Society Depicted By Victorian Era Books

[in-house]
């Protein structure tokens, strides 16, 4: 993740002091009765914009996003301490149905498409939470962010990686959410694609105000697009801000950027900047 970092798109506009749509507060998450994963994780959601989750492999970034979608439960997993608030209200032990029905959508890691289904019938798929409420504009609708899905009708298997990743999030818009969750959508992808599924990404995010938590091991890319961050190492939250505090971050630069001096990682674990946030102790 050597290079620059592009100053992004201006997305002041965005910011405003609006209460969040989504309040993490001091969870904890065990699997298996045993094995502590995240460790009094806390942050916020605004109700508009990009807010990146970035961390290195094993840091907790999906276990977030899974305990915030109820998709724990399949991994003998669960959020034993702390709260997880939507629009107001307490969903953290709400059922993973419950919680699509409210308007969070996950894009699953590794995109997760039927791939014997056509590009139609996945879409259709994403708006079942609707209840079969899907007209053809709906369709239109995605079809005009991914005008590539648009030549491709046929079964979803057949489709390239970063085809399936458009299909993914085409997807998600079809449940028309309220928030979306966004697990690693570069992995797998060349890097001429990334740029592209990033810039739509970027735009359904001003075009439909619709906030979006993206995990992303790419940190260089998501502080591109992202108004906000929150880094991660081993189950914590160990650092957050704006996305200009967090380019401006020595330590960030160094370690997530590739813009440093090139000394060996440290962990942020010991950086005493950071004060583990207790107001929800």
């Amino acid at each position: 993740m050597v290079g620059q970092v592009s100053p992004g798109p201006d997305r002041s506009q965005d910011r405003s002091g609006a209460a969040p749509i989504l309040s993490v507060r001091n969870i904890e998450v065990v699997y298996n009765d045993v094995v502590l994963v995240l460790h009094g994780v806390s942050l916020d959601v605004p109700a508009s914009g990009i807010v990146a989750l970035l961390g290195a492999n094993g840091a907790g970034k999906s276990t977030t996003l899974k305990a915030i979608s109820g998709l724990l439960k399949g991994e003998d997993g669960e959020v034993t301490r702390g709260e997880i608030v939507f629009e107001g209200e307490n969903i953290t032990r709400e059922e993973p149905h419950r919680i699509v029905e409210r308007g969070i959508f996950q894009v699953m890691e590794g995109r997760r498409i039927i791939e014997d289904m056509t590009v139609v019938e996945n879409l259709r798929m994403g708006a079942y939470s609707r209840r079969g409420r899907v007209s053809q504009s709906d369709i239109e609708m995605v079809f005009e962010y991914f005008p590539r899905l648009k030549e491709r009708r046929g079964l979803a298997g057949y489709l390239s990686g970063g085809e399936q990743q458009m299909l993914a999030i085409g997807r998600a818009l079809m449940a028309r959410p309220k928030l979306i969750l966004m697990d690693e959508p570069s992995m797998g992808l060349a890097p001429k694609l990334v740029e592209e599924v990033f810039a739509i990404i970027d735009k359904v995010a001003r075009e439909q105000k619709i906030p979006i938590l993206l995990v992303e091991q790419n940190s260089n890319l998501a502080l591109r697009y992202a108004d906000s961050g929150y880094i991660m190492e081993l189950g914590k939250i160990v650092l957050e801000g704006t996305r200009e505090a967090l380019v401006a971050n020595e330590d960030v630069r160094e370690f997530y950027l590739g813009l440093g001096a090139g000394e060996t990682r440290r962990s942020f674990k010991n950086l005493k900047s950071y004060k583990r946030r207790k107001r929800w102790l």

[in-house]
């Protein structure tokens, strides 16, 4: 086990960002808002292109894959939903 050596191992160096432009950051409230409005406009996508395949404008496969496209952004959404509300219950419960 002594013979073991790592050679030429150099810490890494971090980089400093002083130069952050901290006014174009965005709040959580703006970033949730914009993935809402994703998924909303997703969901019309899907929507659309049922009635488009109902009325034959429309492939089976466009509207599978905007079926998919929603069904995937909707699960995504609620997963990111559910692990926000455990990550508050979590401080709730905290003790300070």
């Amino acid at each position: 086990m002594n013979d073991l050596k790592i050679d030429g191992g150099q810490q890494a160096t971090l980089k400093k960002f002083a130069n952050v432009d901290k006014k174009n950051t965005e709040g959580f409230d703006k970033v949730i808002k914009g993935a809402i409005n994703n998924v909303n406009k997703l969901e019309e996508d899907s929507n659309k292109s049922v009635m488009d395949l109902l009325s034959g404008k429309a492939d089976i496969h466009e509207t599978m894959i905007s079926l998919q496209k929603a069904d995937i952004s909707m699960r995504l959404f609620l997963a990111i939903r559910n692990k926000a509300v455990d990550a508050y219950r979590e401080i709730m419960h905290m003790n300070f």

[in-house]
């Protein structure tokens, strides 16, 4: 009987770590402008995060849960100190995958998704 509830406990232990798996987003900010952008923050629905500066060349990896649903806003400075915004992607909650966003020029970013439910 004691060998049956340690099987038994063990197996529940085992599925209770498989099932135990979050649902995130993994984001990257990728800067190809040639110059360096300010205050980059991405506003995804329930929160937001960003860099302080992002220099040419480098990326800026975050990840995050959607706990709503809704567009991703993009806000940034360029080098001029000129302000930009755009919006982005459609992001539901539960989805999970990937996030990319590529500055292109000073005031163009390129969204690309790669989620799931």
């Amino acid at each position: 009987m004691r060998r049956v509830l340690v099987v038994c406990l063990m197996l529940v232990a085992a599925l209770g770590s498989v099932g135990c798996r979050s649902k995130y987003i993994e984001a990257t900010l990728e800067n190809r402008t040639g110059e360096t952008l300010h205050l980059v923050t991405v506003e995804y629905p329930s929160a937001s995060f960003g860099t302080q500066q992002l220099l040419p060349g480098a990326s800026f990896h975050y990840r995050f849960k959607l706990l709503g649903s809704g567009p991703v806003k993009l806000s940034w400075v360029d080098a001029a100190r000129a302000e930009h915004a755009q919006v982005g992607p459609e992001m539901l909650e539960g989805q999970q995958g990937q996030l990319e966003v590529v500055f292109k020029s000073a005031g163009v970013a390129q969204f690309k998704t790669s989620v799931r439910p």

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The Victorian era was a time of social reform with laws that are still incorporated in today’s society. It took place during the reign of Queen Victoria and lasted for 63 years; from 1837 and ended with her death in 1901. In England, many of the laws and ways of life were different than in other countries. While Queen Victoria was in reign, she upheld laws and ran the country as she wished. During this time period, a lot had happened within social classes. Readers are educated on what happened during this time by reading the works of two authors who lived during this period. Charles Dickens and Oscar Wilde are two Victorian authors who have shown through their books what people struggled with and went through during this time period. Generally women were seen as much lower than men, money was the priority, and children were expected to work at unreasonably young ages. A Christmas Carol, by Charles Dickens showed the realities of poverty in towns and the harsh child labor laws, as well as the role of women in society. The protagonist Scrooge was someone who hated the poor and did not care to donate because he was rich. Scrooge goes through the harsh adventures with three ghosts but one specifically shows him the conditions families like the Cratchit’s went through. The Cratchit family was poor and did not have much money to get treatment for their crippled son, Tiny Tim. Dickens shows the reader that people of the upper class never knew what the lower class went through and their struggles. Charles Dickens successfully displays these issues in his works, as does Oscar Wilde. Although Wilde does not go into as much detail about poverty; The Importance of Being Earnest is a book that focuses mostly on the realities of social class and gender roles, as well as marriage and love. This book is about two wealthy men, Jack and Algernon. They have double identities both with the name Ernest that are known to be husband material. Women of the upper class like Gwendolen Fairfax and Cecily Cardew are both madly in love with the ideas of such men, especially their wealth and family name. These two authors were able to inform new generations about old societal customs. Both authors grew up in the Victorian years so they were knowledgeable on the customs and laws in Britain during this time. Charles Dickens and Oscar Wilde portray the realities of critical poverty laws related to social class, marriage and the pursuit of love, and the role of women in society to depict the Victorian Era through their widely famous and influential works A Christmas Carol and The Importance of Being Earnest.